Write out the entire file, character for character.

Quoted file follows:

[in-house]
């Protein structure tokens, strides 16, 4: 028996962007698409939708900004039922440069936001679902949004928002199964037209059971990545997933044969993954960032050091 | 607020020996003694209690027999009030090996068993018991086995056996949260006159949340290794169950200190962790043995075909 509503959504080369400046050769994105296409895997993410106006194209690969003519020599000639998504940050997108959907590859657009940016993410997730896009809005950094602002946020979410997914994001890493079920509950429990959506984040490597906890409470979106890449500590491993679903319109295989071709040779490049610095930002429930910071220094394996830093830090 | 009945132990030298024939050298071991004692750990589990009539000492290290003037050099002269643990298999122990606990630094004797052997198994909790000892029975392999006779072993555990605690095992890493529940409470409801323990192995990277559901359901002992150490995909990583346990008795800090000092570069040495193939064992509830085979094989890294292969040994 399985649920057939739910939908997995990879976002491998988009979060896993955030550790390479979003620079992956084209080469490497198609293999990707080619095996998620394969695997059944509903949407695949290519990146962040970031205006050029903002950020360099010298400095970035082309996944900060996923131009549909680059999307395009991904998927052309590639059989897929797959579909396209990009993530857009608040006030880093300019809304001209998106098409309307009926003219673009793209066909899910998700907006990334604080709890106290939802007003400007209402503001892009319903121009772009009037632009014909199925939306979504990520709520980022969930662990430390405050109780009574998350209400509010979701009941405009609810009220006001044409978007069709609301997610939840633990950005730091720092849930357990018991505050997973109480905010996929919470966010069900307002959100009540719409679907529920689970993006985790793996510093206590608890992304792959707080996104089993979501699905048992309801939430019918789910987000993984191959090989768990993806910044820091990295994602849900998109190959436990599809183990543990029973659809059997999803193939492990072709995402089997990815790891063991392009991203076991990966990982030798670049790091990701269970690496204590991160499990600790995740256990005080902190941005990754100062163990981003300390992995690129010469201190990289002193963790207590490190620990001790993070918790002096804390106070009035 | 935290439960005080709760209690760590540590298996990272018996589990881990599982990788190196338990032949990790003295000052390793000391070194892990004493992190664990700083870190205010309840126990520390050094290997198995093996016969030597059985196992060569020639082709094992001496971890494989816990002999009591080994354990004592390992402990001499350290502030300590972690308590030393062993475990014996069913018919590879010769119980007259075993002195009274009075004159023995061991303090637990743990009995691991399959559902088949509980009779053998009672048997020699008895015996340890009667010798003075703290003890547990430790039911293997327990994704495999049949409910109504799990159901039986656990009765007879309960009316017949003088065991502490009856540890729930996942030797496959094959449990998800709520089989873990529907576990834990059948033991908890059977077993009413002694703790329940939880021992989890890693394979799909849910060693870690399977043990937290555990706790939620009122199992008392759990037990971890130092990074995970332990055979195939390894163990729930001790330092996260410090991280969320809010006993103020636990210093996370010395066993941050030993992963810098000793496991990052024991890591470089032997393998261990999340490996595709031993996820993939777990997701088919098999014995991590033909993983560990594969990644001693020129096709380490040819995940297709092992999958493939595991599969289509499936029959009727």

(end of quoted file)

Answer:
[in-house]
């Protein structure tokens, strides 16, 4: 028996962007698409939708900004039922440069936001679902949004928002199964037209059971990545997933044969993954960032050091 | 607020020996003694209690027999009030090996068993018991086995056996949260006159949340290794169950200190962790043995075909 509503959504080369400046050769994105296409895997993410106006194209690969003519020599000639998504940050997108959907590859657009940016993410997730896009809005950094602002946020979410997914994001890493079920509950429990959506984040490597906890409470979106890449500590491993679903319109295989071709040779490049610095930002429930910071220094394996830093830090 | 009945132990030298024939050298071991004692750990589990009539000492290290003037050099002269643990298999122990606990630094004797052997198994909790000892029975392999006779072993555990605690095992890493529940409470409801323990192995990277559901359901002992150490995909990583346990008795800090000092570069040495193939064992509830085979094989890294292969040994 399985649920057939739910939908997995990879976002491998988009979060896993955030550790390479979003620079992956084209080469490497198609293999990707080619095996998620394969695997059944509903949407695949290519990146962040970031205006050029903002950020360099010298400095970035082309996944900060996923131009549909680059999307395009991904998927052309590639059989897929797959579909396209990009993530857009608040006030880093300019809304001209998106098409309307009926003219673009793209066909899910998700907006990334604080709890106290939802007003400007209402503001892009319903121009772009009037632009014909199925939306979504990520709520980022969930662990430390405050109780009574998350209400509010979701009941405009609810009220006001044409978007069709609301997610939840633990950005730091720092849930357990018991505050997973109480905010996929919470966010069900307002959100009540719409679907529920689970993006985790793996510093206590608890992304792959707080996104089993979501699905048992309801939430019918789910987000993984191959090989768990993806910044820091990295994602849900998109190959436990599809183990543990029973659809059997999803193939492990072709995402089997990815790891063991392009991203076991990966990982030798670049790091990701269970690496204590991160499990600790995740256990005080902190941005990754100062163990981003300390992995690129010469201190990289002193963790207590490190620990001790993070918790002096804390106070009035 | 935290439960005080709760209690760590540590298996990272018996589990881990599982990788190196338990032949990790003295000052390793000391070194892990004493992190664990700083870190205010309840126990520390050094290997198995093996016969030597059985196992060569020639082709094992001496971890494989816990002999009591080994354990004592390992402990001499350290502030300590972690308590030393062993475990014996069913018919590879010769119980007259075993002195009274009075004159023995061991303090637990743990009995691991399959559902088949509980009779053998009672048997020699008895015996340890009667010798003075703290003890547990430790039911293997327990994704495999049949409910109504799990159901039986656990009765007879309960009316017949003088065991502490009856540890729930996942030797496959094959449990998800709520089989873990529907576990834990059948033991908890059977077993009413002694703790329940939880021992989890890693394979799909849910060693870690399977043990937290555990706790939620009122199992008392759990037990971890130092990074995970332990055979195939390894163990729930001790330092996260410090991280969320809010006993103020636990210093996370010395066993941050030993992963810098000793496991990052024991890591470089032997393998261990999340490996595709031993996820993939777990997701088919098999014995991590033909993983560990594969990644001693020129096709380490040819995940297709092992999958493939595991599969289509499936029959009727």